St Cecilia was a high born woman whose ancestors loom large in ancient Rome’s history, because she was believed to have sung in her heart to God alone. Martyred for her beliefs she became patron saint of music. Over the centuries the instruments that have played and the voices that have either sung, or narrated to music, have been a powerful force affecting the lives of many people. Music expresses emotions and ideas in significant forms with rhythm melody, harmony and colour elements contributing to creating an art of sound. It can have both darkness and light, as opposing forces in its make up, highlighting its ability to represent both evil and good. Music creates camaraderie at major festivals.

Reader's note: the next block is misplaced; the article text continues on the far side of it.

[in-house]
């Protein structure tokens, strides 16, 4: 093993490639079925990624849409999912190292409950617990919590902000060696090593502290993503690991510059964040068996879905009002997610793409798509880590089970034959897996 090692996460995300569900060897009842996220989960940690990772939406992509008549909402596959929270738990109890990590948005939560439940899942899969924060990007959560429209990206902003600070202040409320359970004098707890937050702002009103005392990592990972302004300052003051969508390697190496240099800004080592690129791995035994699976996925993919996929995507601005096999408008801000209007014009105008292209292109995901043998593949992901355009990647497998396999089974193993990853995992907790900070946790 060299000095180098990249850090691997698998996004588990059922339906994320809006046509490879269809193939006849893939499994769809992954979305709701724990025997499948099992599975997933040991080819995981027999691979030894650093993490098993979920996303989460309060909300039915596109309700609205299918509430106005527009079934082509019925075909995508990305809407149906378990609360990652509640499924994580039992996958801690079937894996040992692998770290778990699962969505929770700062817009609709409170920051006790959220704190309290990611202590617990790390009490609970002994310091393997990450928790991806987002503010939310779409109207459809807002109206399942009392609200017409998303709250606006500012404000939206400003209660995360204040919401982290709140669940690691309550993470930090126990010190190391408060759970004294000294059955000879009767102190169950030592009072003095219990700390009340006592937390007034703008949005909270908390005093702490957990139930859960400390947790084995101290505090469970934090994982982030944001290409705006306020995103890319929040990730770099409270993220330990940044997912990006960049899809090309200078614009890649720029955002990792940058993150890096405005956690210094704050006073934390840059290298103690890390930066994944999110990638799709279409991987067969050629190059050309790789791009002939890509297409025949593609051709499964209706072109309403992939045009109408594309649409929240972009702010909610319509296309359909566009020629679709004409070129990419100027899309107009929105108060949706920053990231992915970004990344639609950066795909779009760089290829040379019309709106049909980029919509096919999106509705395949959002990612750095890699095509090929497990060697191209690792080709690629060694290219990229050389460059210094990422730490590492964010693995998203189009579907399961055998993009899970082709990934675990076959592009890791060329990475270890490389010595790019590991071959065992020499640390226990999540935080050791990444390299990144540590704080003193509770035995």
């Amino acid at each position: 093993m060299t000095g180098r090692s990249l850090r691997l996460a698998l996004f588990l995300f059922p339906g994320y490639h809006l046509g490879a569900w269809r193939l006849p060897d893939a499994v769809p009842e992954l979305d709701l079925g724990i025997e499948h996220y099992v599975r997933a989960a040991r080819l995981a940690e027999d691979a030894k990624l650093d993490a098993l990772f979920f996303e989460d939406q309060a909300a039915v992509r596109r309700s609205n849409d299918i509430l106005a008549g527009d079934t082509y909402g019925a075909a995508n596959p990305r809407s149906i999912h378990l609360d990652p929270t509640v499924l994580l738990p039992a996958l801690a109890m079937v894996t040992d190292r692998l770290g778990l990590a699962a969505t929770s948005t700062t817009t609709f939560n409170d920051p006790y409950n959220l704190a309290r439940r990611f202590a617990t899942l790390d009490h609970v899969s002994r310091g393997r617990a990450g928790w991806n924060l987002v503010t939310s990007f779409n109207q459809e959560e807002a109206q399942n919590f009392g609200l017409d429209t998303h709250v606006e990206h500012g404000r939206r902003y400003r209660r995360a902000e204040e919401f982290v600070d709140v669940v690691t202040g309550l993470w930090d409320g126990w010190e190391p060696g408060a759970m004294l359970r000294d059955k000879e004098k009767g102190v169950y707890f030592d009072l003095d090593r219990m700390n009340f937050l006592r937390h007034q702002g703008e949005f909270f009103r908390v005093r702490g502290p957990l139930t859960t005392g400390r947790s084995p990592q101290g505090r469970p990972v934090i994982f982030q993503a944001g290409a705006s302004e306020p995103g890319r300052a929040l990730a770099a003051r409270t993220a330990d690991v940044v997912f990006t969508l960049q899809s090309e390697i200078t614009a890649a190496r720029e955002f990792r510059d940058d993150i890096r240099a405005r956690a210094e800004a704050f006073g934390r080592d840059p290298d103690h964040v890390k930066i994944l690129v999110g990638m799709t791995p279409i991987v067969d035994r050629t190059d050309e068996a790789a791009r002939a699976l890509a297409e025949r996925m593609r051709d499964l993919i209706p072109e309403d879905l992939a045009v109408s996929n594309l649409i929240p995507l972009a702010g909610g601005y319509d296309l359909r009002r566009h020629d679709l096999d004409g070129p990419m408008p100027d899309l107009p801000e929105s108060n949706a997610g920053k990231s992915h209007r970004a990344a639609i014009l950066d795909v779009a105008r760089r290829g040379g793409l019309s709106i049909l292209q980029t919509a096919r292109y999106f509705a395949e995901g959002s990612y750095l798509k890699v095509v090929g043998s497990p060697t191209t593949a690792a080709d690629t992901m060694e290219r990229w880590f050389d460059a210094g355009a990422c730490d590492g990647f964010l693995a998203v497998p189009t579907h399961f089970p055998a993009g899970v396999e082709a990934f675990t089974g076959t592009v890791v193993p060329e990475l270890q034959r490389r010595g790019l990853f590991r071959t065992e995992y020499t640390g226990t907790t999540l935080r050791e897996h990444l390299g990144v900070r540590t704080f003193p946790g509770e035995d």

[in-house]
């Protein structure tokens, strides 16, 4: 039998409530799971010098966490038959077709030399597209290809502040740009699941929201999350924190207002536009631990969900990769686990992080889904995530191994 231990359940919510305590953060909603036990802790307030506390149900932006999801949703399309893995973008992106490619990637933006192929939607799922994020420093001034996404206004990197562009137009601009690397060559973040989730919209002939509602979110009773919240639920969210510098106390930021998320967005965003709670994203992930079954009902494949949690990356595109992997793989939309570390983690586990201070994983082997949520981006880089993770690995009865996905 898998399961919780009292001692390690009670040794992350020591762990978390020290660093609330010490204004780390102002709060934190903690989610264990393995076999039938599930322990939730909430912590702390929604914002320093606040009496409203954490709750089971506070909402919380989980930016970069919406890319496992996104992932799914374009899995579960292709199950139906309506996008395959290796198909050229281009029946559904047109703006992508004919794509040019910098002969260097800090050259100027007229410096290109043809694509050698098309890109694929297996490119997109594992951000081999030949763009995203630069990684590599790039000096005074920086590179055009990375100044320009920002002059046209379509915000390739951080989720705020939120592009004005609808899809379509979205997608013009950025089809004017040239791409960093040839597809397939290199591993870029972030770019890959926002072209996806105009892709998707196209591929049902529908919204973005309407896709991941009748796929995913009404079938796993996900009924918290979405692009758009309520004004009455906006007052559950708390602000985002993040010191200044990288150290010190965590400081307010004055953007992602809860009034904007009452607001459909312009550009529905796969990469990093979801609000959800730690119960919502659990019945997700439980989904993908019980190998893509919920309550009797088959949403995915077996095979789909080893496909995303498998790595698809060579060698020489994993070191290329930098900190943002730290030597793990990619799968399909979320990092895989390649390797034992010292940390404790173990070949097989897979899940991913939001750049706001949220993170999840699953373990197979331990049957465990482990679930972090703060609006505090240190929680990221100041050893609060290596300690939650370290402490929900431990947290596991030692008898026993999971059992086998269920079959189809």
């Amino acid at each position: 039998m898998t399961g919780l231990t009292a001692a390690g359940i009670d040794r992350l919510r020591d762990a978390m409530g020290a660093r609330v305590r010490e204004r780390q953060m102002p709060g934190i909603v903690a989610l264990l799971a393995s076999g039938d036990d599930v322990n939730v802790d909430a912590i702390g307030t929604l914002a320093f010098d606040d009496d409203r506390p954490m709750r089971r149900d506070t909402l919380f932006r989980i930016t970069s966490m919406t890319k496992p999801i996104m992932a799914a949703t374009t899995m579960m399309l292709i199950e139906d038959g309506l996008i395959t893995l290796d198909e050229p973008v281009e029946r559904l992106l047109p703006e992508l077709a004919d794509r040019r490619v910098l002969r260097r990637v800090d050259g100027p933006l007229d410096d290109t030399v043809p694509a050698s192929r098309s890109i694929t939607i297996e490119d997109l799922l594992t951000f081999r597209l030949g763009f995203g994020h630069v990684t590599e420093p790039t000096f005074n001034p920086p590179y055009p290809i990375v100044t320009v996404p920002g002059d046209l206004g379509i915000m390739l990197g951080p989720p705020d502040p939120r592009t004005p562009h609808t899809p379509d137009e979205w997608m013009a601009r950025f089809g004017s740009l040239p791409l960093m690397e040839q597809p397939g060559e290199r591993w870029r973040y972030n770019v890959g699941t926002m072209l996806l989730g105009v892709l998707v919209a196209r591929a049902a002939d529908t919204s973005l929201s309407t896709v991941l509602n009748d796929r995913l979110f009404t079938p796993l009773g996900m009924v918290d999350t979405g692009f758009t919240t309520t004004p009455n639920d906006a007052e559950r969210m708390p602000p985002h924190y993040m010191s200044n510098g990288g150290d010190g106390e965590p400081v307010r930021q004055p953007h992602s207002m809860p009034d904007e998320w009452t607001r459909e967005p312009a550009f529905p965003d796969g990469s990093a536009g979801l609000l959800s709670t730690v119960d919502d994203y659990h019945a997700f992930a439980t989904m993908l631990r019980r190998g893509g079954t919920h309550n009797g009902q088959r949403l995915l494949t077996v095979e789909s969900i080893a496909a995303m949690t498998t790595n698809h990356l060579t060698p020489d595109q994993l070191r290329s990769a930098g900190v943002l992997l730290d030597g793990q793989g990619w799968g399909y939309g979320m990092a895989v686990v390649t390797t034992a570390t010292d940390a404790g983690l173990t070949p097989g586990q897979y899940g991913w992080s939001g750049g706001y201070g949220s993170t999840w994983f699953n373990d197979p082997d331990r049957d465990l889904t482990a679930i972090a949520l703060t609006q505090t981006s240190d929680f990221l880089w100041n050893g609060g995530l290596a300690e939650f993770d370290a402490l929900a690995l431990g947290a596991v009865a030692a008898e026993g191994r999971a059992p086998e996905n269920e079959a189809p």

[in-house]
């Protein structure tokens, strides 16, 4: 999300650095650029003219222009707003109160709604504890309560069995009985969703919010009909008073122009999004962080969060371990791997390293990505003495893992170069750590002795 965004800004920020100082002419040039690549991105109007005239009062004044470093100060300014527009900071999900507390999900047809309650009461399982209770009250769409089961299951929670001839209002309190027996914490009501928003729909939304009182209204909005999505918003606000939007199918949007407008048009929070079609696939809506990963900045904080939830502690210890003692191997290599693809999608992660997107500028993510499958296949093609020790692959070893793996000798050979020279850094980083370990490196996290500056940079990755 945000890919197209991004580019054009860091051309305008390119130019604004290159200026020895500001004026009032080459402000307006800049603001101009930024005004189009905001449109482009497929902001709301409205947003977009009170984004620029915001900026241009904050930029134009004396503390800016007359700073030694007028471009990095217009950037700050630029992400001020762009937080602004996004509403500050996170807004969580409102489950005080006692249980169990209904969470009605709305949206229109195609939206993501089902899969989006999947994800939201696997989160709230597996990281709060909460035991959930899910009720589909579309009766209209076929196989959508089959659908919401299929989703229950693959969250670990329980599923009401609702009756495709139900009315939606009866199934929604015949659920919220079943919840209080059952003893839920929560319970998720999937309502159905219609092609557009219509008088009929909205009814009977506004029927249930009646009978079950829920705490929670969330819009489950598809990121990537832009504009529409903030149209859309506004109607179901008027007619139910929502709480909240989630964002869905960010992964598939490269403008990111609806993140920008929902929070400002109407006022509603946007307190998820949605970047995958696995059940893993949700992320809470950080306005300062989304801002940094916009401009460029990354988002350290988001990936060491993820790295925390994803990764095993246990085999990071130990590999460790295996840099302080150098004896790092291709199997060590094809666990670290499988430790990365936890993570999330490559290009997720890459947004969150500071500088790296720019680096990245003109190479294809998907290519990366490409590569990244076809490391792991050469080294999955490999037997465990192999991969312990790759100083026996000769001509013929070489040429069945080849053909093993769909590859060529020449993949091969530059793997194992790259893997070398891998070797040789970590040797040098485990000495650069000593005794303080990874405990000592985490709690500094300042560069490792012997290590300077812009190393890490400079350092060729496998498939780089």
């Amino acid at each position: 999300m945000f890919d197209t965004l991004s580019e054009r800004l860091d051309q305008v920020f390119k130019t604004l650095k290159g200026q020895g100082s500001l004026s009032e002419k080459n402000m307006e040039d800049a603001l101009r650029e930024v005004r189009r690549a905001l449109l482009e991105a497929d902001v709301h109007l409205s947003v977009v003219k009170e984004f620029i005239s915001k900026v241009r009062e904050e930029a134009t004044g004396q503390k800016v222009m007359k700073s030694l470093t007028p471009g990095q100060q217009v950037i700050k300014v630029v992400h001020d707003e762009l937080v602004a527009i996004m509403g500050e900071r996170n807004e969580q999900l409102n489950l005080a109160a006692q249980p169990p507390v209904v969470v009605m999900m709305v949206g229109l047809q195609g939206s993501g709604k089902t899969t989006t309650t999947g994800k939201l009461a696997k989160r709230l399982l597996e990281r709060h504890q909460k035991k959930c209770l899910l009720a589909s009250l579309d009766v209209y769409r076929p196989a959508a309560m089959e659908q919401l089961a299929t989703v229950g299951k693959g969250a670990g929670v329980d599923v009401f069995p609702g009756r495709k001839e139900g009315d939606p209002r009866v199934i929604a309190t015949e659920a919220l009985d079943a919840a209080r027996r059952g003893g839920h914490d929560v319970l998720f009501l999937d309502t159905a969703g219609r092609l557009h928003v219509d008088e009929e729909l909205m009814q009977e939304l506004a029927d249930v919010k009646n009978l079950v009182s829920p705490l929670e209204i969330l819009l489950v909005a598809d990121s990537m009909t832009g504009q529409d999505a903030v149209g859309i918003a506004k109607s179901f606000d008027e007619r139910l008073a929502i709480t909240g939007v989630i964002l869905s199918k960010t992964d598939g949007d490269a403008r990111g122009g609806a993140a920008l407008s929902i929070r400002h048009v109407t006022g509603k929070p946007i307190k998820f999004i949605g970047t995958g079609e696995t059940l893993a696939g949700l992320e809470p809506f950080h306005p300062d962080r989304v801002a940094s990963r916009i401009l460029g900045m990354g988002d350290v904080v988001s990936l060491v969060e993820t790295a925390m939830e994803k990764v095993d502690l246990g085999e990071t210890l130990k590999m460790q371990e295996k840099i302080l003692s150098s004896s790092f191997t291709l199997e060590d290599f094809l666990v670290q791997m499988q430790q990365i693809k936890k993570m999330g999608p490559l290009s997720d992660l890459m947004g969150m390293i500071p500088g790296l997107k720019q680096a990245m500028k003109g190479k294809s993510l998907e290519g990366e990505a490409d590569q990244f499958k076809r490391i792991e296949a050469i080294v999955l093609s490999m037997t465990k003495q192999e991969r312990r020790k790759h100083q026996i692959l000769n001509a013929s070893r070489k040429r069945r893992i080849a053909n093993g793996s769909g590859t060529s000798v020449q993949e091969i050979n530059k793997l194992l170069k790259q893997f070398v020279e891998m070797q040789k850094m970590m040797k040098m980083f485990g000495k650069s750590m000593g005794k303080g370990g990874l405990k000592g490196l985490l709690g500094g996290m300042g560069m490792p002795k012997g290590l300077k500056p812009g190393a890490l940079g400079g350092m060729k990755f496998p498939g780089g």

It has been proven medically to have many therapeutic qualities, including providing an atmosphere wherein calm can prevail in our busy world. In ancient times it is recorded in The Holy Bible that trumpets and people’s voices felled the legendary walls of Jericho. English actor Orson Welles’ radio broadcast of 1938 about an invasion of the world by aliens, against a backing of an ordinary music show, terrified millions. In more recent times Elton John’s tuneful rendition, accompanied on piano, of the poignant ‘candles in the wind’ at Princess Diana’s funeral touched the hardest heart. Nineteenth French poet, playwright and novelist Victor Hugo believed music expressed ‘that which cannot be put into words and that which cannot remain silent’.